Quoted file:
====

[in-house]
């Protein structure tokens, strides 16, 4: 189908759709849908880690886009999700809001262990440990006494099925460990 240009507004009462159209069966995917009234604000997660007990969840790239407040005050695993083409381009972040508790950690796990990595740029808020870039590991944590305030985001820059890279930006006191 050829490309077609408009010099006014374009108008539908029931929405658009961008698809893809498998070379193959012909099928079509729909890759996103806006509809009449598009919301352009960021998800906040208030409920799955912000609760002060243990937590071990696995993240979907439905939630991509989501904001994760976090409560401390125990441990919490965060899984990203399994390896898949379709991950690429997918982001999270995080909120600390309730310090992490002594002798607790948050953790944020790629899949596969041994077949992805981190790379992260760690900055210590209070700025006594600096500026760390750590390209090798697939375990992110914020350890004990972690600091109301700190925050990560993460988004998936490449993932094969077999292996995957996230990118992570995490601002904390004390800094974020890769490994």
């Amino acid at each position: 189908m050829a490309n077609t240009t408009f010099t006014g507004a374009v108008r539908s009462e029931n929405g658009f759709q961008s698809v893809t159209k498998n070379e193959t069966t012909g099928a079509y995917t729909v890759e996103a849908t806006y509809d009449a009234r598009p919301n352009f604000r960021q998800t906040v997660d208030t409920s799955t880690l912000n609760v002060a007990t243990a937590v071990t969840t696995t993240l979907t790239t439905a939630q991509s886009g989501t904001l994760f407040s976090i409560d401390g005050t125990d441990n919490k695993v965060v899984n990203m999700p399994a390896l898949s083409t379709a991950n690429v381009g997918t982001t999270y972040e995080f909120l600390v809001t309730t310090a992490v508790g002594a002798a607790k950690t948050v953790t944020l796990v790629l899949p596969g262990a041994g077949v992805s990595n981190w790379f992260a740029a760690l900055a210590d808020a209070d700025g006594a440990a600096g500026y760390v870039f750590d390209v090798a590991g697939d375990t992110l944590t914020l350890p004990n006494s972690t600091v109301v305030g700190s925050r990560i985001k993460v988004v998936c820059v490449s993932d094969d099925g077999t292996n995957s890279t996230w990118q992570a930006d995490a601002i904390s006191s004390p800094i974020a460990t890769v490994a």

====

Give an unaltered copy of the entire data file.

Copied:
[in-house]
């Protein structure tokens, strides 16, 4: 189908759709849908880690886009999700809001262990440990006494099925460990 240009507004009462159209069966995917009234604000997660007990969840790239407040005050695993083409381009972040508790950690796990990595740029808020870039590991944590305030985001820059890279930006006191 050829490309077609408009010099006014374009108008539908029931929405658009961008698809893809498998070379193959012909099928079509729909890759996103806006509809009449598009919301352009960021998800906040208030409920799955912000609760002060243990937590071990696995993240979907439905939630991509989501904001994760976090409560401390125990441990919490965060899984990203399994390896898949379709991950690429997918982001999270995080909120600390309730310090992490002594002798607790948050953790944020790629899949596969041994077949992805981190790379992260760690900055210590209070700025006594600096500026760390750590390209090798697939375990992110914020350890004990972690600091109301700190925050990560993460988004998936490449993932094969077999292996995957996230990118992570995490601002904390004390800094974020890769490994």
């Amino acid at each position: 189908m050829a490309n077609t240009t408009f010099t006014g507004a374009v108008r539908s009462e029931n929405g658009f759709q961008s698809v893809t159209k498998n070379e193959t069966t012909g099928a079509y995917t729909v890759e996103a849908t806006y509809d009449a009234r598009p919301n352009f604000r960021q998800t906040v997660d208030t409920s799955t880690l912000n609760v002060a007990t243990a937590v071990t969840t696995t993240l979907t790239t439905a939630q991509s886009g989501t904001l994760f407040s976090i409560d401390g005050t125990d441990n919490k695993v965060v899984n990203m999700p399994a390896l898949s083409t379709a991950n690429v381009g997918t982001t999270y972040e995080f909120l600390v809001t309730t310090a992490v508790g002594a002798a607790k950690t948050v953790t944020l796990v790629l899949p596969g262990a041994g077949v992805s990595n981190w790379f992260a740029a760690l900055a210590d808020a209070d700025g006594a440990a600096g500026y760390v870039f750590d390209v090798a590991g697939d375990t992110l944590t914020l350890p004990n006494s972690t600091v109301v305030g700190s925050r990560i985001k993460v988004v998936c820059v490449s993932d094969d099925g077999t292996n995957s890279t996230w990118q992570a930006d995490a601002i904390s006191s004390p800094i974020a460990t890769v490994a």